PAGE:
The recommended starting prophylaxis regimens are either 50 IU/kg once weekly, or 100 IU/kg once every 10 days. Dosing regimen can be adjusted based on individual response.
Children under 12 years of age may have higher Factor IX body weight-adjusted clearance, shorter half-life, and lower recovery. Higher dose per kilogram body weight or more frequent dosing may be needed.
*54% of people in the individualized prophy arm extended to ≥14-day dosing. The overall median dosing interval on study was 12.5 days. The median interval during the last six months in 26 subjects who were on study for at least nine months was 13.8 days.
Casey, on ALPROLIX
This is a personal account of an ALPROLIX Peer. Please talk to your healthcare provider about whether ALPROLIX may be right for you. Individual results may vary.
Once-weekly Prophy GROUP In a clinical study, people infusing on a once-weekly prophy regimen with ALPROLIX experienced a median annual spontaneous bleed rate (AsBR) of 1.0 bleed per year. The overall median annual bleed rate (ABR) was 3 bleeds per year. (n=61)
individualized prophy group People who started infusing on a 10-day prophy regimen with ALPROLIX experienced a median AsBR of 0.9 bleeds per year. The overall median ABR was 1.4 bleeds per year. (n=26)
*ALPROLIX has been proven to help patients prevent bleeding episodes using a prophylaxis regimen.
A total of 636 bleeding episodes occurred in 114 people in the different groups of the study, excluding the surgery group. These bleeds were treated successfully with ALPROLIX.
In the individualized prophylaxis group, 29 people were initially given 100 IU/kg every 10 days and their intervals were adjusted to maintain desired Factor IX levels.
†Calculated with a negative binomial model, patient infusing on an individualized prophylaxis regimen versus those treating on-demand.
Well, there you have it. The highlights of ALPROLIX: protection, bleed control, and extended prophy dosing. Still want to learn more? Explore the links below to move onto the next level of ALPROLIX knowledge.
Watch how switching to ALPROLIX impacted the lives of people with hemophilia B.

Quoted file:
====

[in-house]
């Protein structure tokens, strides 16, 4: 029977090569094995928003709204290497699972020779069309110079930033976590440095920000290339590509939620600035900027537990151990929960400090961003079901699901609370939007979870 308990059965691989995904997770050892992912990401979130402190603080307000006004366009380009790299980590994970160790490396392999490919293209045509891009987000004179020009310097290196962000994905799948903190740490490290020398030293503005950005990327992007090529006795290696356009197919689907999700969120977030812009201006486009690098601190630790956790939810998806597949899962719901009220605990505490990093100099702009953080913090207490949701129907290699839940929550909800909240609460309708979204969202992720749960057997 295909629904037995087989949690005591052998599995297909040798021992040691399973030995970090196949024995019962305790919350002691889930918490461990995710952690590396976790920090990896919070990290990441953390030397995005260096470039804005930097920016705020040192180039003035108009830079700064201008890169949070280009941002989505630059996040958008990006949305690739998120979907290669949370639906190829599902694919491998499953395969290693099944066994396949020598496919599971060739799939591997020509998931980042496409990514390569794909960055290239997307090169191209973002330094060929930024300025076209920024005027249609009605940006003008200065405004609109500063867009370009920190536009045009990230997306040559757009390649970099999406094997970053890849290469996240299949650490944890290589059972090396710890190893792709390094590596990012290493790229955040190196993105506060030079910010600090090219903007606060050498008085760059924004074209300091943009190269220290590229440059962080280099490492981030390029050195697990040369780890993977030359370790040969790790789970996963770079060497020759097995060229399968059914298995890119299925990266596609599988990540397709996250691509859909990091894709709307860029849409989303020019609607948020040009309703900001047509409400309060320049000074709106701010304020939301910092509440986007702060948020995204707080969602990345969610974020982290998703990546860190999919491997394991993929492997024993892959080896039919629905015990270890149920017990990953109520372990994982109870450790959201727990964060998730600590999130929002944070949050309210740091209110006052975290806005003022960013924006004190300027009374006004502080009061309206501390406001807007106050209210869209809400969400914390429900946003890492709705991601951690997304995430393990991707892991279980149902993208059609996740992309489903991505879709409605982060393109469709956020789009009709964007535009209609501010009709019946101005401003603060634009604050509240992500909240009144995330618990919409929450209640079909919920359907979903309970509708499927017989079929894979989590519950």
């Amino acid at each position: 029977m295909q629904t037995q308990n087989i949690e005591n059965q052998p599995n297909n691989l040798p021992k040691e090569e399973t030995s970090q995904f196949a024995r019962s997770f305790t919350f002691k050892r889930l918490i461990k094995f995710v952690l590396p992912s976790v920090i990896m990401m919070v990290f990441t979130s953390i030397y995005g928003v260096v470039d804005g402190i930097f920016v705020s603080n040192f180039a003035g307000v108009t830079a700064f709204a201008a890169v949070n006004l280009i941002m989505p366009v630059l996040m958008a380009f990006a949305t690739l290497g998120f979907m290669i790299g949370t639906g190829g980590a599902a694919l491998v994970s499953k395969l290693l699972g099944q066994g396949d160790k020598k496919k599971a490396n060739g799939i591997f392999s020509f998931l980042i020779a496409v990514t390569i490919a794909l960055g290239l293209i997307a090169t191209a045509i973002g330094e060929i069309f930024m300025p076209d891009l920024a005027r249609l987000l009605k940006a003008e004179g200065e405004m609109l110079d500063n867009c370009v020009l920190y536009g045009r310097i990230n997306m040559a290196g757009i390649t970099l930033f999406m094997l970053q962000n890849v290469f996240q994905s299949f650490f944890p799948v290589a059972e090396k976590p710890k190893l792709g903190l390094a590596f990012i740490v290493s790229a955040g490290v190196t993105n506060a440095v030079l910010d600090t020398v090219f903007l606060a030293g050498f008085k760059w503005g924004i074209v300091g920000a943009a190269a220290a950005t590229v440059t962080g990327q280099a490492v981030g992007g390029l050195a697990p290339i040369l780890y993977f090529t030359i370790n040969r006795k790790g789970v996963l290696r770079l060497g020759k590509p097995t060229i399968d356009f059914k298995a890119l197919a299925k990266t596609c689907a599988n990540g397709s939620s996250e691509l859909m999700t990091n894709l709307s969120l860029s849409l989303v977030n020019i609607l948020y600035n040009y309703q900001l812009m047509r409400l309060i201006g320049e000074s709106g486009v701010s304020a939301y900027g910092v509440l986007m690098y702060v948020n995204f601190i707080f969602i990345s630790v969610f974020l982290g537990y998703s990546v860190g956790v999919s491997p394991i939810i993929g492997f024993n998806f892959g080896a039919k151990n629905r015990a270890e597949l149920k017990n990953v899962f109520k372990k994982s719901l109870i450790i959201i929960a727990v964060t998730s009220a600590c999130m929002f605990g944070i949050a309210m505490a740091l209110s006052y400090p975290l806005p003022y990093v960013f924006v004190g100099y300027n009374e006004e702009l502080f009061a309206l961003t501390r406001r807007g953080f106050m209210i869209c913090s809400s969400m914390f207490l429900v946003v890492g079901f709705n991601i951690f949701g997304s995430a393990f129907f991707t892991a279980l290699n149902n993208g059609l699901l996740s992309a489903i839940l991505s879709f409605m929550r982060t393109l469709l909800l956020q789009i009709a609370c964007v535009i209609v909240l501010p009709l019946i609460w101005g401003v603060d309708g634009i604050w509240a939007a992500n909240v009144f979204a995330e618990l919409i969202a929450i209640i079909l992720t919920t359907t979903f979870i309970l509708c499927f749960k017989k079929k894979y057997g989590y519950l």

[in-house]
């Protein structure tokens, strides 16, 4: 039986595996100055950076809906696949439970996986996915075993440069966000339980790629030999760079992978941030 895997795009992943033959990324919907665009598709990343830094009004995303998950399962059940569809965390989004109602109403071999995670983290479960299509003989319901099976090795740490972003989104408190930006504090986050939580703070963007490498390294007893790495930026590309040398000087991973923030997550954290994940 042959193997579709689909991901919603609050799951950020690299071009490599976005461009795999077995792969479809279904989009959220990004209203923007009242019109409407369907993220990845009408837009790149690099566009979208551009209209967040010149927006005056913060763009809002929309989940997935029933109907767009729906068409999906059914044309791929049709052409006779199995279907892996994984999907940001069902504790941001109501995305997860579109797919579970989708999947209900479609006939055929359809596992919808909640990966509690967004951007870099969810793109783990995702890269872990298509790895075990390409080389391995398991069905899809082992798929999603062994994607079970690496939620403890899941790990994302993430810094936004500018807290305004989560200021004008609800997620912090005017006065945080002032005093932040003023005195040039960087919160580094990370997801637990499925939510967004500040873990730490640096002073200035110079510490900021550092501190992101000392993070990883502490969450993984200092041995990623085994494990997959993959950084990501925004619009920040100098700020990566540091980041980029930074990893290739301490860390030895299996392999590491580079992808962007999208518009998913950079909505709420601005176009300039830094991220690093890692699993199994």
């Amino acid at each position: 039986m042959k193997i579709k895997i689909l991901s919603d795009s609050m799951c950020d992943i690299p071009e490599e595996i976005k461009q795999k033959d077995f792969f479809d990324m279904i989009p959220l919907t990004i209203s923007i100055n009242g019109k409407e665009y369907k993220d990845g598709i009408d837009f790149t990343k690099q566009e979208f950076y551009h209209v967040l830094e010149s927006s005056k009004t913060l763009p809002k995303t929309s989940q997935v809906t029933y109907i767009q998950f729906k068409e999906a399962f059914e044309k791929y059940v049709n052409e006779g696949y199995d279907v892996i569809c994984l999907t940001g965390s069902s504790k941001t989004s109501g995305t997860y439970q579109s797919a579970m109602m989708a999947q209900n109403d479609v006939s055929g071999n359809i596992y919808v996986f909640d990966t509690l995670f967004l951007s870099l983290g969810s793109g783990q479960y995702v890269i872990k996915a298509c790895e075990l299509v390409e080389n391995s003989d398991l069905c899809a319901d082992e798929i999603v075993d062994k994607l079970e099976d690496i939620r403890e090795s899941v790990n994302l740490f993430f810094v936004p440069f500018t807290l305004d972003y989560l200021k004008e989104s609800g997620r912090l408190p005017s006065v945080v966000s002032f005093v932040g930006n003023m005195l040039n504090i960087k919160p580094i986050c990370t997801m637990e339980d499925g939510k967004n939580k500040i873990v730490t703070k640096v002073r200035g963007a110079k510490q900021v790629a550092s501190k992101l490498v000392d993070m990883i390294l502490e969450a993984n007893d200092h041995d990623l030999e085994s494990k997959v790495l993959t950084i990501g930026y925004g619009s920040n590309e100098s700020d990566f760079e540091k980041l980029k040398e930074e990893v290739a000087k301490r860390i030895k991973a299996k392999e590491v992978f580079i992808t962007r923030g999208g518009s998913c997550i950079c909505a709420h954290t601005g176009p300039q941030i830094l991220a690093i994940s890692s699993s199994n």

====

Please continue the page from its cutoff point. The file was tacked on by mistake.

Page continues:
Get more in-depth information about ALPROLIX and what it can mean for your hemophilia therapy.
Make the most of your doctor visits. Download our discussion guide so you ask the right questions and cover the right topics.
indications and important facts about alprolix
What is the most important information i should know about ALPROLIX® [Coagulation Factor IX (Recombinant), Fc Fusion Protein]? You should not use ALPROLIX if you are allergic to ALPROLIX or any of the other ingredients in ALPROLIX. Tell your healthcare provider if you have had an allergic reaction to any Factor IX product prior to using ALPROLIX.
Allergic reactions may occur. Call your healthcare provider or get emergency treatment right away if you have any of the following symptoms: hives, chest tightness, wheezing, difficulty breathing, or swelling of the face.
ALPROLIX may increase the risk of forming abnormal blood clots in your body, especially if you have risk factors for developing blood clots. Call your healthcare provider or seek emergency care if you have symptoms of a possible abnormal blood clot, which may include: chest pain, difficulty breathing, unexpected swelling of an arm or leg with or without pain or tenderness.
Your body can also make antibodies called "inhibitors" against ALPROLIX, which may stop ALPROLIX from working properly. Your healthcare provider may need to test your blood for inhibitors from time to time.
THE MOST COMMON SIDE EFFECTS OF ALPROLIX INCLUDE: headache, abnormal sensation in the mouth, and pain in your side with blood in your urine, which may be a sign of clot formation in the urinary collecting system. These are not all the possible side effects of ALPROLIX. Talk to your healthcare provider for more information and about any side effect that bothers you or does not go away.
WHAT SHOULD I TELL MY HEALTHCARE PROVIDER BEFORE STARTING ALPROLIX?
Tell your healthcare provider about all your health conditions, including if you:
AFTER STARTING ALPROLIX:
If your bleeding is not controlled and you experience a lack of clinical response to Factor IX therapy, call your healthcare provider right away.
Medicines are sometimes prescribed for purposes other than those listed here. Do not use ALPROLIX for a condition for which it was not prescribed. Do not share ALPROLIX with other people, even if they have the same symptoms that you have.
ALPROLIX is an injectable medicine that is used to help control and prevent bleeding in people with hemophilia B. Hemophilia B is also called congenital Factor IX deficiency.
Your healthcare provider may give you ALPROLIX when you have surgery.
HOW SHOULD I RECEIVE ALPROLIX?
ALPROLIX should be administered as ordered by your healthcare provider. You should be trained on how to do infusions by your healthcare provider. Many people with hemophilia B learn to infuse ALPROLIX by themselves or with the help of a family member. See the booklet called "Instructions for Use" packaged in your ALPROLIX for directions on infusing ALPROLIX. If you are unsure of the procedure, please ask your healthcare provider.
IMPORTANT FACTS ABOUT ALPROLIX
Please read this information carefully before using ALPROLIX and each time you get a refill, as there may be new information. This information does not take the place of talking with your healthcare provider about your medical condition or your treatment.
The risk information provided here is not comprehensive. To learn more, talk about ALPROLIX with your healthcare provider or pharmacist.
The FDA-approved product labeling can be found at www.alprolix.com or 1-855-MyALPROLIX (692-5776).
You are encouraged to report negative side effects of prescription drugs to the FDA. Visit www.fda.gov/medwatch, or call 1-800-FDA-1088.
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